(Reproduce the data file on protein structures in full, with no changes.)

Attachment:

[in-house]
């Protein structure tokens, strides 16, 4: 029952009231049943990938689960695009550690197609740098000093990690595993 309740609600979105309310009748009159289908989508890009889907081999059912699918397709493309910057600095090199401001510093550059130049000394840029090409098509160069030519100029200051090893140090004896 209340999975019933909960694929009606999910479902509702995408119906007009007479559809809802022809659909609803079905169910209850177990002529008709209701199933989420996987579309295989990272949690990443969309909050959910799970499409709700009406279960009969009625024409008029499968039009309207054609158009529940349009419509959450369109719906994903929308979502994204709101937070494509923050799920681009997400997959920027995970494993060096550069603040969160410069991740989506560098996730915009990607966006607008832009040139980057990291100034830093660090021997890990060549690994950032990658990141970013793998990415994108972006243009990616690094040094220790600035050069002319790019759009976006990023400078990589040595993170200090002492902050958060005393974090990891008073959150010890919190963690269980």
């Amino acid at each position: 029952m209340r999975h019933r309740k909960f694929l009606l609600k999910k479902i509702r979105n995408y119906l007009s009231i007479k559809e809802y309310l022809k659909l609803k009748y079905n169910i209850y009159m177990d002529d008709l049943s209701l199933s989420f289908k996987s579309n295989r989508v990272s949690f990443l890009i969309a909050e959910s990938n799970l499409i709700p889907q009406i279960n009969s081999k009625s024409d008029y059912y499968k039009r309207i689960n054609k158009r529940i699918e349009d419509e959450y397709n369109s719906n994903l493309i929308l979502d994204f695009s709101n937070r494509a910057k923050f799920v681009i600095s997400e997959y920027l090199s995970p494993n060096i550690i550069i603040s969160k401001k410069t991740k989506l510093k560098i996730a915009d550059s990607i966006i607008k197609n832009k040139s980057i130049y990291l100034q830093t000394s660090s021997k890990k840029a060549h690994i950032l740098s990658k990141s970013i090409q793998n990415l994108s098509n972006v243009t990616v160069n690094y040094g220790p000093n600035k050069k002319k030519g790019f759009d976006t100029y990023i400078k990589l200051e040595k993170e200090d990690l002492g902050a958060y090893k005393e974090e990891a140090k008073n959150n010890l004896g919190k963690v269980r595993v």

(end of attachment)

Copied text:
[in-house]
């Protein structure tokens, strides 16, 4: 029952009231049943990938689960695009550690197609740098000093990690595993 309740609600979105309310009748009159289908989508890009889907081999059912699918397709493309910057600095090199401001510093550059130049000394840029090409098509160069030519100029200051090893140090004896 209340999975019933909960694929009606999910479902509702995408119906007009007479559809809802022809659909609803079905169910209850177990002529008709209701199933989420996987579309295989990272949690990443969309909050959910799970499409709700009406279960009969009625024409008029499968039009309207054609158009529940349009419509959450369109719906994903929308979502994204709101937070494509923050799920681009997400997959920027995970494993060096550069603040969160410069991740989506560098996730915009990607966006607008832009040139980057990291100034830093660090021997890990060549690994950032990658990141970013793998990415994108972006243009990616690094040094220790600035050069002319790019759009976006990023400078990589040595993170200090002492902050958060005393974090990891008073959150010890919190963690269980």
């Amino acid at each position: 029952m209340r999975h019933r309740k909960f694929l009606l609600k999910k479902i509702r979105n995408y119906l007009s009231i007479k559809e809802y309310l022809k659909l609803k009748y079905n169910i209850y009159m177990d002529d008709l049943s209701l199933s989420f289908k996987s579309n295989r989508v990272s949690f990443l890009i969309a909050e959910s990938n799970l499409i709700p889907q009406i279960n009969s081999k009625s024409d008029y059912y499968k039009r309207i689960n054609k158009r529940i699918e349009d419509e959450y397709n369109s719906n994903l493309i929308l979502d994204f695009s709101n937070r494509a910057k923050f799920v681009i600095s997400e997959y920027l090199s995970p494993n060096i550690i550069i603040s969160k401001k410069t991740k989506l510093k560098i996730a915009d550059s990607i966006i607008k197609n832009k040139s980057i130049y990291l100034q830093t000394s660090s021997k890990k840029a060549h690994i950032l740098s990658k990141s970013i090409q793998n990415l994108s098509n972006v243009t990616v160069n690094y040094g220790p000093n600035k050069k002319k030519g790019f759009d976006t100029y990023i400078k990589l200051e040595k993170e200090d990690l002492g902050a958060y090893k005393e974090e990891a140090k008073n959150n010890l004896g919190k963690v269980r595993v």